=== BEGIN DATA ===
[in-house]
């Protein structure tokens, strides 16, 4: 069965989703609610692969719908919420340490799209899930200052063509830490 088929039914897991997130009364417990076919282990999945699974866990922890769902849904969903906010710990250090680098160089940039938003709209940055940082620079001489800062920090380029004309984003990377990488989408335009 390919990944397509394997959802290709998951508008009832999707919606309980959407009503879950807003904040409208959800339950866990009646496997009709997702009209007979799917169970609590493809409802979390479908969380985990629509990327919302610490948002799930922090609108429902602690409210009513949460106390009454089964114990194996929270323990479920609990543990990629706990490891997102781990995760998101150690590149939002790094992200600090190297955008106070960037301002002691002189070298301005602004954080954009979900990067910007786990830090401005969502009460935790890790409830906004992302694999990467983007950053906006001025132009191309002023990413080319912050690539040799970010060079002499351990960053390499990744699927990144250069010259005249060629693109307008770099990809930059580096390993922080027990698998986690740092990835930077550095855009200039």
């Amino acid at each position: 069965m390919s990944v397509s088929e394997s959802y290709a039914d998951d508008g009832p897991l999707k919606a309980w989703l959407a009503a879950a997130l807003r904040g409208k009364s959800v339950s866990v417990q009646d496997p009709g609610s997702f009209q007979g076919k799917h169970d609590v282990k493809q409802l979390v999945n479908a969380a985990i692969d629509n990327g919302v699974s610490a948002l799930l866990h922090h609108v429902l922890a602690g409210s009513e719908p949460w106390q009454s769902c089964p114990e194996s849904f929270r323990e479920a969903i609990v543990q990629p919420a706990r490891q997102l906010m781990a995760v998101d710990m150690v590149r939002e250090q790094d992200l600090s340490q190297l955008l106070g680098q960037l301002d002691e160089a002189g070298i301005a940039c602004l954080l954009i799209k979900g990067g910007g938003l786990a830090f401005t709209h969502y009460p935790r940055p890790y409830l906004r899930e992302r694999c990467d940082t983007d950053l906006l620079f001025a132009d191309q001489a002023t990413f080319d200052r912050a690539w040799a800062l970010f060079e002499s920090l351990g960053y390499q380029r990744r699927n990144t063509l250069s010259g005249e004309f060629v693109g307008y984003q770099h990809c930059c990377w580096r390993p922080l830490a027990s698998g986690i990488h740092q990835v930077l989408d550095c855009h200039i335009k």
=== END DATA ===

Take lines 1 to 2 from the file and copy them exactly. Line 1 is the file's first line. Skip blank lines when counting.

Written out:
[in-house]
């Protein structure tokens, strides 16, 4: 069965989703609610692969719908919420340490799209899930200052063509830490 088929039914897991997130009364417990076919282990999945699974866990922890769902849904969903906010710990250090680098160089940039938003709209940055940082620079001489800062920090380029004309984003990377990488989408335009 390919990944397509394997959802290709998951508008009832999707919606309980959407009503879950807003904040409208959800339950866990009646496997009709997702009209007979799917169970609590493809409802979390479908969380985990629509990327919302610490948002799930922090609108429902602690409210009513949460106390009454089964114990194996929270323990479920609990543990990629706990490891997102781990995760998101150690590149939002790094992200600090190297955008106070960037301002002691002189070298301005602004954080954009979900990067910007786990830090401005969502009460935790890790409830906004992302694999990467983007950053906006001025132009191309002023990413080319912050690539040799970010060079002499351990960053390499990744699927990144250069010259005249060629693109307008770099990809930059580096390993922080027990698998986690740092990835930077550095855009200039």